"There was a heavy thud, followed by a series of crashes," said Miss Keeling. "The passengers were at dinner at the time. I saw a heavy buffet slide across the floor and crash into tables and a partition. I was in my stateroom and was thrown against a door and stunned. The stewardess, Beatrice Cote, helped me to my feet, and was herself knocked down in the second crash. She injured her back.

"There was no panic, but the steamer listed heavily to port and the passengers and crew rushed to starboard. It was impossible to lower the starboard boats because of the list of the vessel, but the port boats were lowered and ferried us all to the lighthouse."

The first voyage of PURITAN as the newly appointed GEORGE M. COX was also to be its last. On May 25, 1933 the ship left Chicago bound for Port Arthur to begin its new route in the passenger trade between those two cities. Intermediate stops were planned for Houghton and Isle Royale.

The steamer left Saturday May 27, from Marquette at 2:00 a.m. bound for Houghton with namesake George M. Cox and 124 others aboard (Daily Mining Gazette May 27, 1933). The captain was George Johnson of Traverse City and the first mate was Arthur Cronk. There was also an eight-piece orchestra aboard ready to join in the festivities anticipated on the maiden voyage (Manistee News Advocate May 24, 1933).

COX arrived in Houghton and tied up at the Peninsula dock around noon after its ten hour run. The vessel was opened for inspection and hundreds of local residents toured the finely appointed cruise ship (Daily Mining Gazette May 28, 1933).

SS George M. Cox, Rock of Ages Reef, 1933: R.E. Johns Collection, ISRO Archives.

Oral History 44: Harold J. Wescoat, February 07, 1983, Kenneth Vrana: ISRO Archives.

GEORGE M. COX left Saturday afternoon, May 27, 1933, for Isle Royale, but COX ran hard aground off the west end of Isle Royale sometime before 6:00 p.m. Saturday evening while those on board ate dinner. The steamer MORRIS S. TREMAINE intercepted a wireless SOS message from the stricken ship, and the first word reached Houghton about 8:00 p.m. Word of the disaster was received by Capt. Fred Sollman of the Portage Canal Coast Guard via Ft. William. The Coast Guard left immediately for the wreck site (Daily Mining Gazette May 28, 1933).

Five life boats were lowered on the port side; the boats on the starboard side were not launched because of the extreme port list. The passengers were loaded into the ship's lifeboats and towed to Rock of Ages by lightkeeper John Soldenski's motor launch. The passengers took turns warming themselves in the limited quarters of the lighthouse, and they were served hot coffee by the wife of the lightkeeper (Cleveland News May 29, 1933).

The operational procedures of the U.S. Coast Guard at Portage Canal Station and aboard the cutter CRAWFORD offer some insight into the COX rescue operations. About 8:00 p.m. the Portage Station received the following telegram, from Port Arthur: "Steamer GEORGE M. COX aground on Rock of Ages. In bad shape. Want assistance." (Letter from F.C. Sollman, Officer in Charge, Portage Station to John Hanson, Bureau of Navigation and Steam boat Inspection June 7, 1933). Within 10 minutes a lifeboat and crew left the station. The Portage crew arrived at the wreck site at 2:15 a.m. the morning of the 28th. All passengers and crew had been removed from the wreck and were safe on Rock of Ages.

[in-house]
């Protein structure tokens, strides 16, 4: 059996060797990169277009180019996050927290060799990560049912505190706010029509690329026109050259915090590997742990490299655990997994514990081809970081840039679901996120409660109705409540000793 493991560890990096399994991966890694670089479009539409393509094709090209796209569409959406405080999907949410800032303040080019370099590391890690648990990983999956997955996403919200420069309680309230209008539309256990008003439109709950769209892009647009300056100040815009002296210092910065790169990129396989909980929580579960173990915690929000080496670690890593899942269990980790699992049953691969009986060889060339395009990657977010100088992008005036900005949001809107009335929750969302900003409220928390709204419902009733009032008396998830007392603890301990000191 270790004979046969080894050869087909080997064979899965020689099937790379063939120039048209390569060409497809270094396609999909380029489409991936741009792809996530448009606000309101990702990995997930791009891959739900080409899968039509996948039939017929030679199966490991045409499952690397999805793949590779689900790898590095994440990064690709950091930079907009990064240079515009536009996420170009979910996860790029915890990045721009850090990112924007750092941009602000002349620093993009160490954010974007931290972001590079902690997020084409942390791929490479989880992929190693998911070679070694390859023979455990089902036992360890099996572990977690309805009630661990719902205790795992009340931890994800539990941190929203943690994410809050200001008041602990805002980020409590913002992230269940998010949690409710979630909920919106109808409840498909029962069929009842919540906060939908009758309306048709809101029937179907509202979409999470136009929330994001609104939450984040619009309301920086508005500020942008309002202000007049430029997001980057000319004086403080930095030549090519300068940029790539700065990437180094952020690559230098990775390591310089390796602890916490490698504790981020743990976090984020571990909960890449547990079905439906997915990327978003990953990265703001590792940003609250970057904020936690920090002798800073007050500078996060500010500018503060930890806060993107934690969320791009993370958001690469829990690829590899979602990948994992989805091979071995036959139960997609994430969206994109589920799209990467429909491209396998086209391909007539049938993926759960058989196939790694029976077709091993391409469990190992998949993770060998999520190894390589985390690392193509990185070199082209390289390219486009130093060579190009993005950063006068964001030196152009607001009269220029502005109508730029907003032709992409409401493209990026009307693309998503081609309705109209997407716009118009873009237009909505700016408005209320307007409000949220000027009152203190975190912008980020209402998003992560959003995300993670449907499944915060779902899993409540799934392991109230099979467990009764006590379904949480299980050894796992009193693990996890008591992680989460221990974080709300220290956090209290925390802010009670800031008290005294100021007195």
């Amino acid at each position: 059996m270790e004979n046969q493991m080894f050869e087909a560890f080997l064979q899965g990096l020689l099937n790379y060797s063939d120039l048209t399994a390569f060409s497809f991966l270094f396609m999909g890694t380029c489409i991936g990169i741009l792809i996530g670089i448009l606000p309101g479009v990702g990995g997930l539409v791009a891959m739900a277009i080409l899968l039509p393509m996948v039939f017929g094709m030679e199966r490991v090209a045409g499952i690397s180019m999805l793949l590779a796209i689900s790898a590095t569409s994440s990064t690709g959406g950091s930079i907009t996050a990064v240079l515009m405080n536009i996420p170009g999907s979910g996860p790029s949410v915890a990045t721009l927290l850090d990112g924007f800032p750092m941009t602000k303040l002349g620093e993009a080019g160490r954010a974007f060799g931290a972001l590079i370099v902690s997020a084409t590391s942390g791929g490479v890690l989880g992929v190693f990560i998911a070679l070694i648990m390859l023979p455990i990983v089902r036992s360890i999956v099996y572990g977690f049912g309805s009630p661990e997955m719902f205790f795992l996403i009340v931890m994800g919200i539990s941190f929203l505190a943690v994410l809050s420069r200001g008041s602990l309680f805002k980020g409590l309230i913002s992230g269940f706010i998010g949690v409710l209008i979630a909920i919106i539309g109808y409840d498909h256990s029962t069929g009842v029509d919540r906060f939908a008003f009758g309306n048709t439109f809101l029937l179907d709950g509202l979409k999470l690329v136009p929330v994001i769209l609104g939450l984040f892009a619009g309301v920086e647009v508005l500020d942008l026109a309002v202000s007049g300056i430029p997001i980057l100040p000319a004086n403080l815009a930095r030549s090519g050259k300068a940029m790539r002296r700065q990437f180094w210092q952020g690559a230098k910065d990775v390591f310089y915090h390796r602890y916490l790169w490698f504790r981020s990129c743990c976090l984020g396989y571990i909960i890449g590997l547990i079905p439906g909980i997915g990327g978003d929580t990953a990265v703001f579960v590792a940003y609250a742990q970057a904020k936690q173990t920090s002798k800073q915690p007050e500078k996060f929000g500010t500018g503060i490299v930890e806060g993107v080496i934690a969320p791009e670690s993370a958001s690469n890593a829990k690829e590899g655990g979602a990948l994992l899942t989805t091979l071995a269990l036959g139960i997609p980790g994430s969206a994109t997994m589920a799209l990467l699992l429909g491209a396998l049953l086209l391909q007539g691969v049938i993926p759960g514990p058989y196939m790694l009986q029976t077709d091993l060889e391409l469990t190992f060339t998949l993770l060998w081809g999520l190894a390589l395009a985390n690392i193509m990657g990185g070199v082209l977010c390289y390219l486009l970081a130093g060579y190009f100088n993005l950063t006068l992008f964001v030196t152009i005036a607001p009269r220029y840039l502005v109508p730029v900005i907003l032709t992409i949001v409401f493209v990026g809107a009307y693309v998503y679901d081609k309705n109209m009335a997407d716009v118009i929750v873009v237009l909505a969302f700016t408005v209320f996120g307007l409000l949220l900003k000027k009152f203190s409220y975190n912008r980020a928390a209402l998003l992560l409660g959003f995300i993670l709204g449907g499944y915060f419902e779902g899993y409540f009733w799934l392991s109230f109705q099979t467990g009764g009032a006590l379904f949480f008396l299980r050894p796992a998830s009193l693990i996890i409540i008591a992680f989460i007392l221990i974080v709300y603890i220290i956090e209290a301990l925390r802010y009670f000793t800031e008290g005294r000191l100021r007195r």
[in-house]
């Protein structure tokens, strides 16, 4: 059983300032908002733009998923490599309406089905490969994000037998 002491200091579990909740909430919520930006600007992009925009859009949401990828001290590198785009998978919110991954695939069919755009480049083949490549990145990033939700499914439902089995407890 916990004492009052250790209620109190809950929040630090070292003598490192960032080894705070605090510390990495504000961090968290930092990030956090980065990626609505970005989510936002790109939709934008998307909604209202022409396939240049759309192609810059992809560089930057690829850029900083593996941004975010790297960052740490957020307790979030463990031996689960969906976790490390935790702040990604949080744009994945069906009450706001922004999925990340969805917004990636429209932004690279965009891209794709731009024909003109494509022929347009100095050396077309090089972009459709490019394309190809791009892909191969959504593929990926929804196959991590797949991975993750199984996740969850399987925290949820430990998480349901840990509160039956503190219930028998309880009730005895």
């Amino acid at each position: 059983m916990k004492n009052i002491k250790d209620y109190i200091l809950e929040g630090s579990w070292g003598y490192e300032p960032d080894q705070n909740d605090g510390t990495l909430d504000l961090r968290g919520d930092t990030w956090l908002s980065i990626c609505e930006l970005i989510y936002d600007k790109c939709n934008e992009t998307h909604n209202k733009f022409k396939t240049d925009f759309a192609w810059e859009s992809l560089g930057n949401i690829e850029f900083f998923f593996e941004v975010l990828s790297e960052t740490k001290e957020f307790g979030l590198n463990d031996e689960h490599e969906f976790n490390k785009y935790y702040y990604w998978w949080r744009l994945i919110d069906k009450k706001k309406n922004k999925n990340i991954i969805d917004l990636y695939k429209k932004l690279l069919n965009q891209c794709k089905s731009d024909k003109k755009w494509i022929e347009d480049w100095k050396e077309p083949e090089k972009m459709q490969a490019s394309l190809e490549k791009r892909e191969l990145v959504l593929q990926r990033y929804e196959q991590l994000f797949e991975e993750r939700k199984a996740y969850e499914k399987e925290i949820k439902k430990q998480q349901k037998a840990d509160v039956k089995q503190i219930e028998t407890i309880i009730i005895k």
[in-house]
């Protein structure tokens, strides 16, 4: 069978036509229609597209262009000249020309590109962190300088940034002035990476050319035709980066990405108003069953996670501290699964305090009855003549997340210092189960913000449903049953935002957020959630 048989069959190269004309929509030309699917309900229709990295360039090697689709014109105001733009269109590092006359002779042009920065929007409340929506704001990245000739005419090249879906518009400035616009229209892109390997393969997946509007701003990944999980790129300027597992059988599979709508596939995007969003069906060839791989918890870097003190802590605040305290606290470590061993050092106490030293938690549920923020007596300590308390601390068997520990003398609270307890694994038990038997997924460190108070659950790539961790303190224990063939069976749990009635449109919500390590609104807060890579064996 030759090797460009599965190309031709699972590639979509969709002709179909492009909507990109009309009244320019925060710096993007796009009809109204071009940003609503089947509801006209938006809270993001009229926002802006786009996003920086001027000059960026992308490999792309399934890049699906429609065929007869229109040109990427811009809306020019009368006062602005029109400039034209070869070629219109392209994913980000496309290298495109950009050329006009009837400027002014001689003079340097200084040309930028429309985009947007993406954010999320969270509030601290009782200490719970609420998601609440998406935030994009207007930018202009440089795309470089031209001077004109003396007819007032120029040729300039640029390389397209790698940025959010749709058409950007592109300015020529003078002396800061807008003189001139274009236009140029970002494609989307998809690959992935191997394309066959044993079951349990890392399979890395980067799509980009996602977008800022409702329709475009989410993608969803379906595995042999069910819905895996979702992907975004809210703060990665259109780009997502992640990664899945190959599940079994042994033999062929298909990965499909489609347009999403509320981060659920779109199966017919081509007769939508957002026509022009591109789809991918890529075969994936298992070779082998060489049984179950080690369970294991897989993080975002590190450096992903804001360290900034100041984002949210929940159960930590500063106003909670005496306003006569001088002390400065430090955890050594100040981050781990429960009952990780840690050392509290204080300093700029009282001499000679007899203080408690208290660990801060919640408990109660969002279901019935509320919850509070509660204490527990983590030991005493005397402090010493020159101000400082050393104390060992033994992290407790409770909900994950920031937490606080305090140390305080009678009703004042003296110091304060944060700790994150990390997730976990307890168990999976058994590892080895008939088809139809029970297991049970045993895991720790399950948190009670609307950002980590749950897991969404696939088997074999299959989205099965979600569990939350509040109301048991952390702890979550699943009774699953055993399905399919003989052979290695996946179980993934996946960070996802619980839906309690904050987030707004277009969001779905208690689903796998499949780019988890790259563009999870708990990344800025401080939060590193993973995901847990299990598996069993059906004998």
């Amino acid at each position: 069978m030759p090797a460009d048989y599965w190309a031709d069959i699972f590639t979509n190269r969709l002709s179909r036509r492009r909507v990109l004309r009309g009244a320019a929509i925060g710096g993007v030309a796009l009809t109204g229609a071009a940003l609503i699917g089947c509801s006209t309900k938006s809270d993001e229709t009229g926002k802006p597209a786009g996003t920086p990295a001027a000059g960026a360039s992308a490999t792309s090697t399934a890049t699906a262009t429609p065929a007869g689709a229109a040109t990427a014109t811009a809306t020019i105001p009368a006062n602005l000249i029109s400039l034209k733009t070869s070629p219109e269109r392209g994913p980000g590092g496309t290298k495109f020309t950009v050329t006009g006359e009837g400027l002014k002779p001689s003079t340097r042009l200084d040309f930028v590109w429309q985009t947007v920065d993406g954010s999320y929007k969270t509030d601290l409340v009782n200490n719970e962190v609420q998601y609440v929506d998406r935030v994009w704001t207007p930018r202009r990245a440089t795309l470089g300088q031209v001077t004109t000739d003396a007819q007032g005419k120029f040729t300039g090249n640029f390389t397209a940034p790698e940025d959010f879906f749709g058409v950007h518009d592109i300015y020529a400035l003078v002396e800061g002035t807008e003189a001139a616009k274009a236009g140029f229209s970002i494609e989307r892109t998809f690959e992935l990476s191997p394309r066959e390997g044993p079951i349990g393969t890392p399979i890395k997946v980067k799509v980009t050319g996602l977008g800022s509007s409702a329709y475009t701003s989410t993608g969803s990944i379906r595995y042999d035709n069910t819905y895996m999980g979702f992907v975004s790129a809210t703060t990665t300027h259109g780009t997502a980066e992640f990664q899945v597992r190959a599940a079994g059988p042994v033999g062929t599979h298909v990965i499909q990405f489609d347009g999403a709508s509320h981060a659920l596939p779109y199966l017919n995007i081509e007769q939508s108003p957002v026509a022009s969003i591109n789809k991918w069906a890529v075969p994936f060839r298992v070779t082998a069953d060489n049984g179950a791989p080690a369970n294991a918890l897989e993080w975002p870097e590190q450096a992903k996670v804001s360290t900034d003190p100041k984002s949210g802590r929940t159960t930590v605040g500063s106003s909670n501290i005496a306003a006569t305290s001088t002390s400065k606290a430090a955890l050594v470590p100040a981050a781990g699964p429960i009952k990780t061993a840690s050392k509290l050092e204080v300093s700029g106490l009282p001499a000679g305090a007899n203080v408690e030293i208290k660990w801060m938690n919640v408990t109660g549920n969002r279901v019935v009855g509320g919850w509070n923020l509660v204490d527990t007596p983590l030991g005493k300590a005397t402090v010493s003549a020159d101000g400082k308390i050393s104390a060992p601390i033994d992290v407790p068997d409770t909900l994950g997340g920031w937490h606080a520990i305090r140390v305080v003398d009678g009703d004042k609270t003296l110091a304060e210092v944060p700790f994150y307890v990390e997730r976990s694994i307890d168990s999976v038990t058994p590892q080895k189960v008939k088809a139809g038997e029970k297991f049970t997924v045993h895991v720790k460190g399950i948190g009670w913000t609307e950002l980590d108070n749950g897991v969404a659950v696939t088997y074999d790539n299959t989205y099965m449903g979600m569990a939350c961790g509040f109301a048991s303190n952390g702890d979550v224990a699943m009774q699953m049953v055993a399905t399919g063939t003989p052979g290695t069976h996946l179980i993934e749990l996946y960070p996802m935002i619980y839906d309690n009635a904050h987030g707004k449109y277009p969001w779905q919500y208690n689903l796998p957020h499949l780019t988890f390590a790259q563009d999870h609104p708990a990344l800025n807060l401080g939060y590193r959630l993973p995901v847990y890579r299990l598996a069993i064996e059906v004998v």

On the 28th the story of the wreck appeared in the newspapers. The New Orleans Times-Picayune carried a detailed report prominently mentioning the president of Isle Royale Transit Co., a resident of New Orleans:

Four persons were injured, one seriously, in the wreck, the first on the Great Lakes this season, but no lives were lost. The four, with George M. Cox of New Orleans ... and a nurse were brought to Fort Williams by the freighter M.S. TREMAINE and placed in a hospital ....

Mrs. Cox said Sunday afternoon that she talked with her husband Sunday morning at Port Arthur, Canada, by long distance telephone and that he suffered no ill effects from his harrowing experience.

The GEORGE M. COX, making her first trip of the season, was en route to Port Arthur, Ont., from Chicago to pick up 250 Canadian residents and take them to the Century of Progress Exposition at the latter city. Thirty-two of the persons aboard on the out bound trip were passengers ....

Plowing through a heavy fog, the steamer, with its passengers at dinner, struck an extended ledge of rock a short distance from Rock of Ages Lighthouse with such force that her engines and boilers were ripped loose. The impact threw the passengers to the salon floors and sent tables and chairs crashing against the walls.

Keepers of the Rock of Ages Light said they saw the spars of the steamer above the low-hanging fog and made frantic but futile efforts to attract the' vessel's attention with the siren. A few minutes after the vessel struck she had broken open and filled with water until her top decks were awash.

Only the, fact that the Lake was calm enabled the keepers of the light and the crew of the steamer to transfer everyone to small boats and rafts and avoid loss of life.

The Portage crew transported 43 persons from the lighthouse to Washington Island hotel dock on Isle Royale and returned to Rock of Ages. Captain Johnson requested the removal of baggage from the wreck, and 71 bags, suitcases and other baggage items were taken aboard the lifeboat and transported to the lighthouse, arriving there at 8:40. Twenty crew members were transported from the lighthouse to CRAWFORD with some of the baggage, then 12 more of the COX crew were transported to Washington Harbor.

CRAWFORD arrived on site at 5:35 a.m., May 28, and anchored in 3 fathoms of water. Five minutes later the officer of the North Superior Coast Guard was aboard to brief the officers of CRAWFORD. Captain Johnson was consulted on the disposition of the passengers and crew. Johnson responded that he wanted them taken to Houghton, Michigan. The COX crew and passengers were loaded aboard, and the cutter proceeded to Washington Harbor to pick up the people who had been transferred there. The Coast Guard lifeboat from Grand Marais had engine trouble and was towed to the Singer Dock in Washington Harbor by CRAWFORD. The ship encountered dense fog on the way to the dock, finally arriving at 8:55 a.m. In an hour, all remaining people were loaded and CRAWFORD was underway to Houghton. The total aboard was recorded in the CRAWFORD log as 113 (Log of the U.S. Coast Guard Patrol Boat CRAWFORD May 27, 28, 1933).

Image Gallery

Shipwreck Site Map

Scattered wreckage, twisted steel plating, and exposed machinery and prop. Buoy attached to boiler in 45 feet.

SS Cox Site Map


SS Cox Site Map, Submerged Cultural Resource Unit, J.L. Livingston & J. Nerdby, February 1987, ISRO Archives.


  1. Isle Royale Shipwrecks. December 15, 1965. Isle Royale National Park Archives, Resource Management Records: Branch Chief Era, CRM History (ACC#ISRO-00614, Box 117), Houghton, MI.

  2. Lenihan, Daniel. Submerged Cultural Resources Study. Santa Fe, N.M: Submerged Cultural Resources Unit, National Park Service, 1987. Print.